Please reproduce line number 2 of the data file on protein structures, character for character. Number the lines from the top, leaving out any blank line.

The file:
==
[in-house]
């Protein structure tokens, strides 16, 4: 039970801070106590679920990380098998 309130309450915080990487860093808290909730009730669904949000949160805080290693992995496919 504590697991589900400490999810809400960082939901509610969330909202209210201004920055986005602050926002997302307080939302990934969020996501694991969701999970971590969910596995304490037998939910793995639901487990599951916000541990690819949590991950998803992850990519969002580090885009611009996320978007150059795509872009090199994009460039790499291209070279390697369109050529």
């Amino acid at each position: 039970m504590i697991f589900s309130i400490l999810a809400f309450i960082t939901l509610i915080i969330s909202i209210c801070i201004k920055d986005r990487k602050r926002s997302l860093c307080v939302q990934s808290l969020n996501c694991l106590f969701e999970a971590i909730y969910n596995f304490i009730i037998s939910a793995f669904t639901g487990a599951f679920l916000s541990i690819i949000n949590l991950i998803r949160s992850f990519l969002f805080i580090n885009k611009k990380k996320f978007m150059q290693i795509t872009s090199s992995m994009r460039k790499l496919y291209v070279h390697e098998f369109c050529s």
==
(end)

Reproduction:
């Protein structure tokens, strides 16, 4: 039970801070106590679920990380098998 309130309450915080990487860093808290909730009730669904949000949160805080290693992995496919 504590697991589900400490999810809400960082939901509610969330909202209210201004920055986005602050926002997302307080939302990934969020996501694991969701999970971590969910596995304490037998939910793995639901487990599951916000541990690819949590991950998803992850990519969002580090885009611009996320978007150059795509872009090199994009460039790499291209070279390697369109050529």